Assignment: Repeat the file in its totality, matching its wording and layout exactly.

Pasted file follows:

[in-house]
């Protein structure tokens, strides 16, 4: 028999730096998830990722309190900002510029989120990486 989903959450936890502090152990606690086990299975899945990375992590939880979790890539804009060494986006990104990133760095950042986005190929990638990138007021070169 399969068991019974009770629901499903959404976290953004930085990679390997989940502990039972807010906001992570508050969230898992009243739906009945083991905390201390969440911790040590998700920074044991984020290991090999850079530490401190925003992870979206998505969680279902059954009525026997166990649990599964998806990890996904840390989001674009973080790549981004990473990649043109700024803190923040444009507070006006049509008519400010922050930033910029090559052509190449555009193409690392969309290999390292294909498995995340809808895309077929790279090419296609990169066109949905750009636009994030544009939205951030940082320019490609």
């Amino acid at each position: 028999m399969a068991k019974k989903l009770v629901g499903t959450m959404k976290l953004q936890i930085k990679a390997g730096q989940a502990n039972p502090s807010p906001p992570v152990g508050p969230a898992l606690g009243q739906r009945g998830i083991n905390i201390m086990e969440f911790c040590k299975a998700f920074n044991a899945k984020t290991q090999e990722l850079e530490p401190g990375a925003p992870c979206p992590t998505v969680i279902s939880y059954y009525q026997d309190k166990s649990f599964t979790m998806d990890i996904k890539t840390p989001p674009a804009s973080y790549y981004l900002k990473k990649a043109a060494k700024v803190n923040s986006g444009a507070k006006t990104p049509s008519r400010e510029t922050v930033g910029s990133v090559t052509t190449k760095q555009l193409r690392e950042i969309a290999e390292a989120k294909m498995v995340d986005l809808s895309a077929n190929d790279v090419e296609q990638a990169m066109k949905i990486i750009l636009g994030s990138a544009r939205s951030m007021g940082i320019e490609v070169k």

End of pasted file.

[in-house]
């Protein structure tokens, strides 16, 4: 028999730096998830990722309190900002510029989120990486 989903959450936890502090152990606690086990299975899945990375992590939880979790890539804009060494986006990104990133760095950042986005190929990638990138007021070169 399969068991019974009770629901499903959404976290953004930085990679390997989940502990039972807010906001992570508050969230898992009243739906009945083991905390201390969440911790040590998700920074044991984020290991090999850079530490401190925003992870979206998505969680279902059954009525026997166990649990599964998806990890996904840390989001674009973080790549981004990473990649043109700024803190923040444009507070006006049509008519400010922050930033910029090559052509190449555009193409690392969309290999390292294909498995995340809808895309077929790279090419296609990169066109949905750009636009994030544009939205951030940082320019490609």
């Amino acid at each position: 028999m399969a068991k019974k989903l009770v629901g499903t959450m959404k976290l953004q936890i930085k990679a390997g730096q989940a502990n039972p502090s807010p906001p992570v152990g508050p969230a898992l606690g009243q739906r009945g998830i083991n905390i201390m086990e969440f911790c040590k299975a998700f920074n044991a899945k984020t290991q090999e990722l850079e530490p401190g990375a925003p992870c979206p992590t998505v969680i279902s939880y059954y009525q026997d309190k166990s649990f599964t979790m998806d990890i996904k890539t840390p989001p674009a804009s973080y790549y981004l900002k990473k990649a043109a060494k700024v803190n923040s986006g444009a507070k006006t990104p049509s008519r400010e510029t922050v930033g910029s990133v090559t052509t190449k760095q555009l193409r690392e950042i969309a290999e390292a989120k294909m498995v995340d986005l809808s895309a077929n190929d790279v090419e296609q990638a990169m066109k949905i990486i750009l636009g994030s990138a544009r939205s951030m007021g940082i320019e490609v070169k």